I am an independently elected official that answers to the public, not the county commissioners. I audit the business of the county and report to the public. My office just received — for the second year in a row — the Government Finance Officers Association Triple Crown award for Excellence in Financial Reporting, which less than 10 percent of government agencies receive.

Simpson: The auditing function of the office is limited to the finances of county government. The office ensures the county only spends the funds it has received on what it was supposed to. With the current auditor, we have seen the office shut its doors (during the pandemic) and severed its connection with the very people it was created to serve. Although there are now more online options, many were denied the in-person service required to get the job done.

Public records go unanswered. That has to stop. Those documents belong to the people and are simply held in the care of the auditor’s office for safekeeping. It should not take more than six months to receive a reply.

Why should people vote for you rather than your opponent?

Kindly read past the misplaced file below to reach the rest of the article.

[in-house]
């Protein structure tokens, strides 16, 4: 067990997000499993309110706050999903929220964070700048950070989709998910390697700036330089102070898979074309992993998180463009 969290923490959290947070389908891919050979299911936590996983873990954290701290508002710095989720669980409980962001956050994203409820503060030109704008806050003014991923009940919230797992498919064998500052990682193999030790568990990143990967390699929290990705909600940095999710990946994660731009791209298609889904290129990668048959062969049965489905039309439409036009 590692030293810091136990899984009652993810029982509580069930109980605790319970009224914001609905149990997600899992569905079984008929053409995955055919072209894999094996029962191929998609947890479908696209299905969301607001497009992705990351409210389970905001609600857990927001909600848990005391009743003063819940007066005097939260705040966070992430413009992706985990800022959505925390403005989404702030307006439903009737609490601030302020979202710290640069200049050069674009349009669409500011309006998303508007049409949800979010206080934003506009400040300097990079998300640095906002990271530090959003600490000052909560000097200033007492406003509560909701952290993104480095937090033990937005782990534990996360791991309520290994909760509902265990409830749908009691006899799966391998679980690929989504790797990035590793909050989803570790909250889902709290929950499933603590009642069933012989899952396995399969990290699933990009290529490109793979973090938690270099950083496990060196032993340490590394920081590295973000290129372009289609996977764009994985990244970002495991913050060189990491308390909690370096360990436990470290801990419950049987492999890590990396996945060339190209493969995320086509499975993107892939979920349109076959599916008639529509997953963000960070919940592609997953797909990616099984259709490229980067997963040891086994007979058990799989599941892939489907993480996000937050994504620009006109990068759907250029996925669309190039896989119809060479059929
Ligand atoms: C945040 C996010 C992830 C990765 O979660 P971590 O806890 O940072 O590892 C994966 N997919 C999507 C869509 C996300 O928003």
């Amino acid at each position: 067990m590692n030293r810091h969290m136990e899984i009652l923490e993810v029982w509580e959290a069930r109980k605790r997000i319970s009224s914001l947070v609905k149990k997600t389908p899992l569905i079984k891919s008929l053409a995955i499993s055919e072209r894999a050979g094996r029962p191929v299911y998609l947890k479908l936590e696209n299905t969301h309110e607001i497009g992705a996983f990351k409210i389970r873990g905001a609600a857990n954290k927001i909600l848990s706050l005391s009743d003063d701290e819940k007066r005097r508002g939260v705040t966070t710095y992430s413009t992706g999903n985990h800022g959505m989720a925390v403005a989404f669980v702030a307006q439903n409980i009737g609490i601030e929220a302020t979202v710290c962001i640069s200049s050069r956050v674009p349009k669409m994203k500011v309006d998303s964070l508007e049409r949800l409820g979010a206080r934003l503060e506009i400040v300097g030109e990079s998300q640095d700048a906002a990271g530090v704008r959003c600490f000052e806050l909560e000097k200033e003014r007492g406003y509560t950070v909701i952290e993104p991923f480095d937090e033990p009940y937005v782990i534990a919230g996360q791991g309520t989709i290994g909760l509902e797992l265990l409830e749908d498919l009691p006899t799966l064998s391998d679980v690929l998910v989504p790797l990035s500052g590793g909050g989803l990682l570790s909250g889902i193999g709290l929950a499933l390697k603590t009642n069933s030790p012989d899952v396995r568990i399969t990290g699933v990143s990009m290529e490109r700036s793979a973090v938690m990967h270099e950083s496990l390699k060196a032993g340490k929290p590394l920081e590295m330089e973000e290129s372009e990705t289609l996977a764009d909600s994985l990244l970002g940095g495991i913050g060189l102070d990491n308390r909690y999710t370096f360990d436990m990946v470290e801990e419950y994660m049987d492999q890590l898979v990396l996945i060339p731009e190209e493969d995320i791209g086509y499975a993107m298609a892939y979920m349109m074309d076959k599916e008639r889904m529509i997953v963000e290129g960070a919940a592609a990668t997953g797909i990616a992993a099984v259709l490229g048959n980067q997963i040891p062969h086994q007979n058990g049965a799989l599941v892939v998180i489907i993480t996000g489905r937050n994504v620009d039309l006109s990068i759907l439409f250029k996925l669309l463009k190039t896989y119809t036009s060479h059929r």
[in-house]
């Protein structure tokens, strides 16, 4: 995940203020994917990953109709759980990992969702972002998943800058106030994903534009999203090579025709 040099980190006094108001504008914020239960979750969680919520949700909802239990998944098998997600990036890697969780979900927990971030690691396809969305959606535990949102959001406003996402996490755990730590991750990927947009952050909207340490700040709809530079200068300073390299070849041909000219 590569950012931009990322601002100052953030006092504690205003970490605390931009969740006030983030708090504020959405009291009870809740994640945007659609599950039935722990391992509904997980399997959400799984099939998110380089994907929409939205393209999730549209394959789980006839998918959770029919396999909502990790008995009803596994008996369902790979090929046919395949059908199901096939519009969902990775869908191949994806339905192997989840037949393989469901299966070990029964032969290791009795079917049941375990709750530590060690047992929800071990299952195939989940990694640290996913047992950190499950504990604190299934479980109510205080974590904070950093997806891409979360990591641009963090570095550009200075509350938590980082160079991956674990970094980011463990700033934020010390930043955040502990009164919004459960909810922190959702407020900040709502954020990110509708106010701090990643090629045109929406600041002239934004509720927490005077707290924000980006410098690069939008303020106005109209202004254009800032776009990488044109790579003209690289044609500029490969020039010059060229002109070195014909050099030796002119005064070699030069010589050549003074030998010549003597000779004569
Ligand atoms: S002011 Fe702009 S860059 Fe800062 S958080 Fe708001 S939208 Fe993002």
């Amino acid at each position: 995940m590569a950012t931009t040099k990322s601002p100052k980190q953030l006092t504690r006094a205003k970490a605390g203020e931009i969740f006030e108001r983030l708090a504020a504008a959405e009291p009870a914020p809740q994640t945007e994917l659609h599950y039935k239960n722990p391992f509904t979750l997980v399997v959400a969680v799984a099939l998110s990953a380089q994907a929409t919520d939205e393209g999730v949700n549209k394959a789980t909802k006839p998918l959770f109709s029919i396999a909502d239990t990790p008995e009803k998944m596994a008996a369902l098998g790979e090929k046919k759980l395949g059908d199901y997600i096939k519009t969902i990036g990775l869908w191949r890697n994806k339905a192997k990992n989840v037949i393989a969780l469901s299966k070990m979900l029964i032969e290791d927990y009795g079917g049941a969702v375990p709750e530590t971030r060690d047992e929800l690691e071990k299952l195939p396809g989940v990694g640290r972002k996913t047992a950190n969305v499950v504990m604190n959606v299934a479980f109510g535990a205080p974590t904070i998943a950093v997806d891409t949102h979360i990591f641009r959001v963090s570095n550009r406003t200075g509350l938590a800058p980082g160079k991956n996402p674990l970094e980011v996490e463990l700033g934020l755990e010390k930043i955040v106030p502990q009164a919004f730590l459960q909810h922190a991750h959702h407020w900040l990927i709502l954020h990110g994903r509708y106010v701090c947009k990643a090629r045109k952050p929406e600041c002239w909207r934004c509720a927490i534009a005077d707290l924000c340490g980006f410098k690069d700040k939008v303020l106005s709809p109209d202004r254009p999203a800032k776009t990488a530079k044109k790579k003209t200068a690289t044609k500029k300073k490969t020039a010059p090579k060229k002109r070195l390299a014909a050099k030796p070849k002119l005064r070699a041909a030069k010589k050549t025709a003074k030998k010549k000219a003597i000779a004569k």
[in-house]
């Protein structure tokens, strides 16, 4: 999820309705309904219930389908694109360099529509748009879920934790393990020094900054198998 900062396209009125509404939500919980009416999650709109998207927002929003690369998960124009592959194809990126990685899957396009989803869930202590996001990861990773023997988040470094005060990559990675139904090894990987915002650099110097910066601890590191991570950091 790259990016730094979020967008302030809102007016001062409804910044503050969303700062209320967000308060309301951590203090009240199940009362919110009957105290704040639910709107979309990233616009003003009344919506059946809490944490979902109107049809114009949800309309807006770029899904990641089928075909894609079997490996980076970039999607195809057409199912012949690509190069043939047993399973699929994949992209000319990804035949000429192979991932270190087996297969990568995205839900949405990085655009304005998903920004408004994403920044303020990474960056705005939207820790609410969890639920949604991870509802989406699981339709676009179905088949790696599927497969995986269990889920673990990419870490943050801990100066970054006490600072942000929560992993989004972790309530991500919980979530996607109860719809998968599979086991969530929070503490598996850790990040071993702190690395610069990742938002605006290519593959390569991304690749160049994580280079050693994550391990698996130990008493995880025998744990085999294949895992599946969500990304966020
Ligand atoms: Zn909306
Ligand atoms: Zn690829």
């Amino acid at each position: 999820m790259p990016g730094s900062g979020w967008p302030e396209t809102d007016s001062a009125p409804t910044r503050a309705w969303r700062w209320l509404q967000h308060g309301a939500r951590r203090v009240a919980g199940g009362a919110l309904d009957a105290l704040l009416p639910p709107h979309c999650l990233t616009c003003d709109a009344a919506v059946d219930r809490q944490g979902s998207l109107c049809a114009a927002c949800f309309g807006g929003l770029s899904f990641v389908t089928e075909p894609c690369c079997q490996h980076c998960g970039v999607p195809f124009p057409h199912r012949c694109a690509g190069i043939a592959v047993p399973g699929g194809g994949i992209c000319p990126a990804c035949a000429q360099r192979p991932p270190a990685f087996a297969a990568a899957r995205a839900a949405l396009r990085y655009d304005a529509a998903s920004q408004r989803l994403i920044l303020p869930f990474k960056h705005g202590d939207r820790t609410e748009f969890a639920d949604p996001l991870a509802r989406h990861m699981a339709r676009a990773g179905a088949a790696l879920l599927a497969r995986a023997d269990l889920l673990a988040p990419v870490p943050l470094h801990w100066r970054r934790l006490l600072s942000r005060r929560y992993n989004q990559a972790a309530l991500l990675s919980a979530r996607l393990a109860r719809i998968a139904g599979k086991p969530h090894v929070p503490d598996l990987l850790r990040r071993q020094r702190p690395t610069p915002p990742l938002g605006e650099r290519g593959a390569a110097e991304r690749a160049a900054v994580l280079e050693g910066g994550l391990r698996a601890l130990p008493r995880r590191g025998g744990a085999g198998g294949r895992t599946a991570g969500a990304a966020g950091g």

Andrews: Experience matters. Auditor is not the place for on-the-job training. I have managed $1.6 billion, receiving the best state financial reports the county has had in over 12 years. Excellent financial reporting allows the county to maintain its high credit rating. I have conducted 16 elections, including the largest in county history, with transparency, accountability and integrity. I understand my roles and responsibilities to the citizens of Kitsap County and will continue to provide the best possible services to our citizens.

Simpson: If you want your vote to count, vote for a new auditor. When elected officials lock out the public they fail us. Those officials now operate inside a bubble and make decisions that flagrantly disregard the will of the people.

The auditor broke the law by changing City Council district boundaries in 2021. Only the councils are allowed to change those. The auditor also broke the law by not informing the city of Bremerton the boundaries had changed prior to the election.

The auditor’s office has had several problems with communication, accuracy, accountability, compliance, timeliness and integrity over the last 3½ years. We can do better. We deserve better. It is we the people who must hold the auditor accountable.